Gizmodo has a nice article and some great pics of the new G650 and the official site has lots more info. The G650 is not exactly the most economical or eco-friendly machine and there’s a great discussion on the machine in the reader comments of this New York Sun article.

About the Author
Mike Hanlon After Editing or Managing over 50 print publications primarily in the role of a Magazine Doctor, Mike embraced the internet full-time in 1995 and became a "start-up all-rounder" – quite a few start-ups later, he founded Gizmag in 2002. Now he can write again.   All articles by Mike Hanlon

If I were Bill Gates, I'd pay for one of these up-front. SWEET!!

Chris Blake
2nd December, 2010 @ 07:16 am PST

800 mph would be supersonic. .95 mach at altitude is somewhere in the neighborhood of 650 mph, about the same as the B-52 or F-86

Arthur Hu
8th December, 2010 @ 08:31 am PST

Glad it wasn't just me thinking ....800mph...subsonic..???..!!! 800mph is Mach 1 at -15000ft - a bit tricky to achieve!! lol! This link shows what it should be:

So that leaves - how fast is this aircraft? If it is 800mph, then it is a really serious piece of kit? But.. ...much more likely, somebody has divided the speed of sound by the 0.925 performance, instead of multiplying it!! So the actual speed is probably just under 700mph, still not too shabby!!

13th December, 2010 @ 04:00 pm PST

The speed of sound is EXTREMELY variable, with temperature, pressure altitude, etc... 800mph is entirely feasable as mach .95

Dan K
24th December, 2010 @ 10:36 am PST

the fastest civil aircraft ever was concord or the TU 144, they were both civil aircraft and cruse at about Mach 2 or 1334 mph

Richard Mathie
19th January, 2011 @ 02:49 am PST

650mph is about the avearage speed of sound at ground level.

At 40,000ft the air is thinner and the speed of sound is higher, though I suspect 800mph (ground speed) would only be possible with a strong tail wind, such as the jet stream.

26th January, 2011 @ 06:02 am PST

LSS is calculated by temperature not altitude. Altitude is irrelevant as one day at 20,000 feet it can be -25 C (ISA) and with a temperature inversion it could be -10 C

Formula for LSS:

Temperature in C 273 Kelvin (Square root the answer) x 38.94 = LSS in Knots

x 1.15 = LSS in MPH

i.e. at 40000 feet its -56.5

-56.5 273 = 216.5 (Sq root 216.5) = 14.71 x 38.94 = 572 Knots x 658 MPH

1st February, 2011 @ 12:28 pm PST

Speed of sound gets slower as altitude goes up. It is related to the density of the medium through which it is traveling. speed of sound is = to the sqrt of the C(coefficent of stiffness)/p(density)...

Gabriel Jones
11th March, 2011 @ 07:26 am PST

Fosteve is right. .925 Mach is nowhere near 800MPH. At ANY altitude or temperature, but I'm sure the jet could hit 800 in a dive....

We've all heard of "vaporware" software... this is what's called a "Vaporcraft"

Facebook User
11th April, 2011 @ 11:15 am PDT

Fast ever it says in the headline .... apart from the Concorde that is. I see its correct in the article so maybe a different author?

Roger Bamkin
15th April, 2011 @ 02:30 am PDT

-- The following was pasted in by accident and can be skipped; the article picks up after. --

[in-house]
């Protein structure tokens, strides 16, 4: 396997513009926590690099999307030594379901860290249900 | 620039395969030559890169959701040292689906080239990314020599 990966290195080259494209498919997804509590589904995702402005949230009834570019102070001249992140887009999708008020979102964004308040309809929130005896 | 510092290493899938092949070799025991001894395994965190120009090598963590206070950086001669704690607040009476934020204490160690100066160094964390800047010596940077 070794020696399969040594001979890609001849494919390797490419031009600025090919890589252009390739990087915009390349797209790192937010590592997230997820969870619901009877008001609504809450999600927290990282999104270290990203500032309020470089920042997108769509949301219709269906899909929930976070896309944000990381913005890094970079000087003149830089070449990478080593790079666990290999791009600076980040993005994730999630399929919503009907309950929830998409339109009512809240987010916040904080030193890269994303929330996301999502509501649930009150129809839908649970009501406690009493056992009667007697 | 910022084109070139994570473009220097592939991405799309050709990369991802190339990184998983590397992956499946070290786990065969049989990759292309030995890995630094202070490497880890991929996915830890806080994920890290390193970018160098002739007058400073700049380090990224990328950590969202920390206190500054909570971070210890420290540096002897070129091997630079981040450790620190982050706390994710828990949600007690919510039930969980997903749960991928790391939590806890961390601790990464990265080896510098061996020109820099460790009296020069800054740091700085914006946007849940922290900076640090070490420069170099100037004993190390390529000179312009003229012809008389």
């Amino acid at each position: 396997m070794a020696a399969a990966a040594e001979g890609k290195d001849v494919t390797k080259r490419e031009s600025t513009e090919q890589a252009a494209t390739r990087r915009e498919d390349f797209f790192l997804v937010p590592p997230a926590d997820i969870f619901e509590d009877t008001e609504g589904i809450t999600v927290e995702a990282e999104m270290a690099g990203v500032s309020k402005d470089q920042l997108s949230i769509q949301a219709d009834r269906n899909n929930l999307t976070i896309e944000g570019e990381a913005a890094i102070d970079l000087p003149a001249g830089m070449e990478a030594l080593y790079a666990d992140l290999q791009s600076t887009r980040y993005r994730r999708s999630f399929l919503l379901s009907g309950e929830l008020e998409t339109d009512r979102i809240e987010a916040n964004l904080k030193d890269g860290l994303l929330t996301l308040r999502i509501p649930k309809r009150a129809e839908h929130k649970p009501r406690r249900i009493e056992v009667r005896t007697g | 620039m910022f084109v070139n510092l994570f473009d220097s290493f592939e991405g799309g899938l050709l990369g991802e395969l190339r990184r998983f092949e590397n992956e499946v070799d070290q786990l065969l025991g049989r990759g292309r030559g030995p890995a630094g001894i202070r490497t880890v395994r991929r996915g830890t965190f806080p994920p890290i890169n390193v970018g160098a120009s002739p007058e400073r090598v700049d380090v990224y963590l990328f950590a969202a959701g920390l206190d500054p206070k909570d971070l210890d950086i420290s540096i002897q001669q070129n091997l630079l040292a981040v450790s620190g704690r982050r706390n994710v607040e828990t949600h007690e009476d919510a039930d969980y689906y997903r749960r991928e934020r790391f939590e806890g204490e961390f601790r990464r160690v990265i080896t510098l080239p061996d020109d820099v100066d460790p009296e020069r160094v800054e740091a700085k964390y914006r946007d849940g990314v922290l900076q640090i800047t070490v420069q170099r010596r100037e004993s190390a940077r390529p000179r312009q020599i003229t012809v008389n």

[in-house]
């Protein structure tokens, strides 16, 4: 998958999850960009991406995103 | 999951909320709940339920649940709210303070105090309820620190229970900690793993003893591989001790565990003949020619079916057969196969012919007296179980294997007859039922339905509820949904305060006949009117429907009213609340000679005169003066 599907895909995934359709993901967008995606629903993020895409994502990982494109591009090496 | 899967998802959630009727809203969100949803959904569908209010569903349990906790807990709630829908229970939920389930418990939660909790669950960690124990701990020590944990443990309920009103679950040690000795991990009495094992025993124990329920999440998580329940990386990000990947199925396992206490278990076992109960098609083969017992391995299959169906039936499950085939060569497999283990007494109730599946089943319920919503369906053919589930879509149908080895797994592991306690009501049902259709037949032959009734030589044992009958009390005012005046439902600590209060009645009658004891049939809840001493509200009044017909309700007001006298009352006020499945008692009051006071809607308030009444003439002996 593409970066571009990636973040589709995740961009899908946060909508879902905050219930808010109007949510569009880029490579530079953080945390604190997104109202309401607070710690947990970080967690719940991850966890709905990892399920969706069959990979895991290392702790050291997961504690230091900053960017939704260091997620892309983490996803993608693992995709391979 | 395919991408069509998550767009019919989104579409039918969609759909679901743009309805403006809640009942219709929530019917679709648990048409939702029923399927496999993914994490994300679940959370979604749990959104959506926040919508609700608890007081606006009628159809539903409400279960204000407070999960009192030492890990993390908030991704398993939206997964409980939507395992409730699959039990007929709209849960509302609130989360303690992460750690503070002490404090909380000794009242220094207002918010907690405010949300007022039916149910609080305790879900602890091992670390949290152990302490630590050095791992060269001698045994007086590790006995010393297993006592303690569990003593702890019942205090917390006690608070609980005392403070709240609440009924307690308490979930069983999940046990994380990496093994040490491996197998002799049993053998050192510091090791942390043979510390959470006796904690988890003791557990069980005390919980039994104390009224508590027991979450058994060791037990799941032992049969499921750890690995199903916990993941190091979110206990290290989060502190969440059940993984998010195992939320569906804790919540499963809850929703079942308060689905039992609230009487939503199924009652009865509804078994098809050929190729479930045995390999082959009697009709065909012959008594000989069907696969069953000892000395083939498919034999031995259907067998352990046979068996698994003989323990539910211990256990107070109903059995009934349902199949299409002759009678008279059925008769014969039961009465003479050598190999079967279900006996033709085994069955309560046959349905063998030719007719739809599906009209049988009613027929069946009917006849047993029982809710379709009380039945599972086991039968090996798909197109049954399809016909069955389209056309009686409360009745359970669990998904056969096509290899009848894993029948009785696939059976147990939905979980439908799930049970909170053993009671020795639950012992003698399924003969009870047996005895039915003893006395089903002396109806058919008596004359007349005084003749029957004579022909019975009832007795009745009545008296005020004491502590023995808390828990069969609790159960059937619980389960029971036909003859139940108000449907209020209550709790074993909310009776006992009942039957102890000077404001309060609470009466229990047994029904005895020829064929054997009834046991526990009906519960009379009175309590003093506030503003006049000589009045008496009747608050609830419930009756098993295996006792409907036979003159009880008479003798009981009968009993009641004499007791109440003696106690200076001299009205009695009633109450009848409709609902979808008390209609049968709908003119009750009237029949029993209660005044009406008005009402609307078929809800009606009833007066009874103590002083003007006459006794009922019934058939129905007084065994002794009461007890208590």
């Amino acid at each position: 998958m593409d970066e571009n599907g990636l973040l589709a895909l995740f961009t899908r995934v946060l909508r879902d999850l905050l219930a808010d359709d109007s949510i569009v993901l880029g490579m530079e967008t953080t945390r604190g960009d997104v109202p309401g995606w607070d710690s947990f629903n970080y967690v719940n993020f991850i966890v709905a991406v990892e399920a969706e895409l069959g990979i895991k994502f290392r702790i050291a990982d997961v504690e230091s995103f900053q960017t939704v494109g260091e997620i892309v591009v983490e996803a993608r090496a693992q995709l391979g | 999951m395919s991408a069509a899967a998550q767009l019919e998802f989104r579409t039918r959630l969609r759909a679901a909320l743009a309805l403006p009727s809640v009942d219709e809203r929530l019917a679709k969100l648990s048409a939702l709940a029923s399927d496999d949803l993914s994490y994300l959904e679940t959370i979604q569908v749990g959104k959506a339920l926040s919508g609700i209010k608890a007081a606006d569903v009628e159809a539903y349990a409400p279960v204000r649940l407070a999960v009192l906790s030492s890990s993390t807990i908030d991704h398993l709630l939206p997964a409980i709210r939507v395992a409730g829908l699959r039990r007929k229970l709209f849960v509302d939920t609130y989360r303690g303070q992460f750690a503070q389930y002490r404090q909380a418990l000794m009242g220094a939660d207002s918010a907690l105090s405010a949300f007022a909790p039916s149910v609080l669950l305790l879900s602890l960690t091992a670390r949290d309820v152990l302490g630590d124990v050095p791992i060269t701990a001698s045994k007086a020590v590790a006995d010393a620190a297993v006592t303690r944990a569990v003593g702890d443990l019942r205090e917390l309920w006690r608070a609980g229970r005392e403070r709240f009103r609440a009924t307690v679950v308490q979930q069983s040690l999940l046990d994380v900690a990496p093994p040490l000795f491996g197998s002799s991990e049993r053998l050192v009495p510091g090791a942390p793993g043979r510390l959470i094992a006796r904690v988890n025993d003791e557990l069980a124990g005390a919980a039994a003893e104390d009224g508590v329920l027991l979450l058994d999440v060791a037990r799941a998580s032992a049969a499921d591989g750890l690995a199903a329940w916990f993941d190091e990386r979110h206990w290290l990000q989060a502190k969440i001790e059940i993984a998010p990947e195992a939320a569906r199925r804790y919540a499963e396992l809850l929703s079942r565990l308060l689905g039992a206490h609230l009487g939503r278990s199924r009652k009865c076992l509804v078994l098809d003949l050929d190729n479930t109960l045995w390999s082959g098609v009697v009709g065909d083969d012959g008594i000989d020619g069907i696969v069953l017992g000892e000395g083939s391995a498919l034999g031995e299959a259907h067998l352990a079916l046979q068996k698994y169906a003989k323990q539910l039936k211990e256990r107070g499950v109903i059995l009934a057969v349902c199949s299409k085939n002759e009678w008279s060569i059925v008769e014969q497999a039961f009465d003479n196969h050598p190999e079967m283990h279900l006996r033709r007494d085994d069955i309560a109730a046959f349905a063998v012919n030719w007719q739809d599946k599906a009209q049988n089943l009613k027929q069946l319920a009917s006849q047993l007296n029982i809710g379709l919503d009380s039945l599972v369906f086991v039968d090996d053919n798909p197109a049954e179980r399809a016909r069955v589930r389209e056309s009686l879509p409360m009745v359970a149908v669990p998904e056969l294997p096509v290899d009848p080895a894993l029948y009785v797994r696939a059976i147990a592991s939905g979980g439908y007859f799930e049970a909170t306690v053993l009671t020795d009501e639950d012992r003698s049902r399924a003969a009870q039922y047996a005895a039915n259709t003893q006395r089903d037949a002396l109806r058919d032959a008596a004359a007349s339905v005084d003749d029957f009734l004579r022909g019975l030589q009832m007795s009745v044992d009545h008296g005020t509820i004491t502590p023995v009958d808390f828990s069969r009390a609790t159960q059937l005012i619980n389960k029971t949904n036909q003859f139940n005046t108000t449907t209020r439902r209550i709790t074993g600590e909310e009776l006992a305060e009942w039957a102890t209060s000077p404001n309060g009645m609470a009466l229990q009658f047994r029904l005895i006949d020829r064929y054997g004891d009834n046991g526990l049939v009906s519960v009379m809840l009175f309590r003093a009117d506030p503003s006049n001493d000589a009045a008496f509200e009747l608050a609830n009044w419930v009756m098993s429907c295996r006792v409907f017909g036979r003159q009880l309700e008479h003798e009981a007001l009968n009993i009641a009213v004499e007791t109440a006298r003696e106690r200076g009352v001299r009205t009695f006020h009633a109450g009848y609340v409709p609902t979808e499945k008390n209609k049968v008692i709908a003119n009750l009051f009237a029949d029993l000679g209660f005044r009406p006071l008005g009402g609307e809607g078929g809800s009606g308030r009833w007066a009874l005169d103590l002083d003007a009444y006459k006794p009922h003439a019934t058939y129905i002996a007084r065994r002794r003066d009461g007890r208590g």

Been there, done that. Real World figures.

Cruising at .86 mach @ 37000 ft = 487 ktas

Cruising at .925 mach @ 37000 ft = 529 ktas = 602 mph

Cruising at .925 @ 51000 ft = appx 585 mph

Higher is slower at a constant mach.

Fastest altitude occurs at appx. 28000 ft when the

Vmo and Mmo crossover but fuel burn is high.

A higher altitude is to conserve fuel and increase range.

Best GROUND SPEED to date = 710 kt = 816 mph.

57 years/38,600 hrs and counting.

20th March, 2012 @ 11:34 am PDT

Alas, one tank of gas from this puppy emits 132.5K pounds of carbon dioxide. That is more than four times the average ANNUAL carbon emissions of every American. Just because we can do it, should we do it? Sorry for being a wet rag...

David Arnold
28th March, 2012 @ 07:19 am PDT

The speed rating of this article is completely wrong. 800 mph is supersonic and is fighter class. This jet, did my homework already, isn't even the fastest of the commercial private jets. The Citation X is capable of just edging it out due to its shape and that's only in the realm of 605 - 610 mph. Major airliners are actually capable of speeds in excess of 40 mph faster with the Concord still being the fastest civil aircraft ever, reigning at 1350 mph, nearly almost mach 2.

Sound travels at 761.2 mph near the ground, in warmer air, and slower at high altitudes, at 660 mph. That's a really big difference. So different, in fact, that the Concorde was forced into retirement for being supersonic. It would disturb the civilians on the ground and damage their hearing. It was also a gas guzzler and its French competitor suffered a terrible crashing and burning and death to all passengers and crew.

Facebook User
25th September, 2012 @ 12:18 am PDT

60 tons of CO2 is like 1 trillionth of a percent of the atmosphere or around a few ten billionths of a percent of all the CO2 in the atmosphere. Maybe if there were a few million of these flying and the carbon cycle of the Earth had come to a screeching halt would it matter in the slightest. If you have the means to afford one don't hesitate on account of guilt over emitting untraceable amounts of trace gasses in the atmosphere.

Jonathan Holmes
31st August, 2013 @ 10:09 pm PDT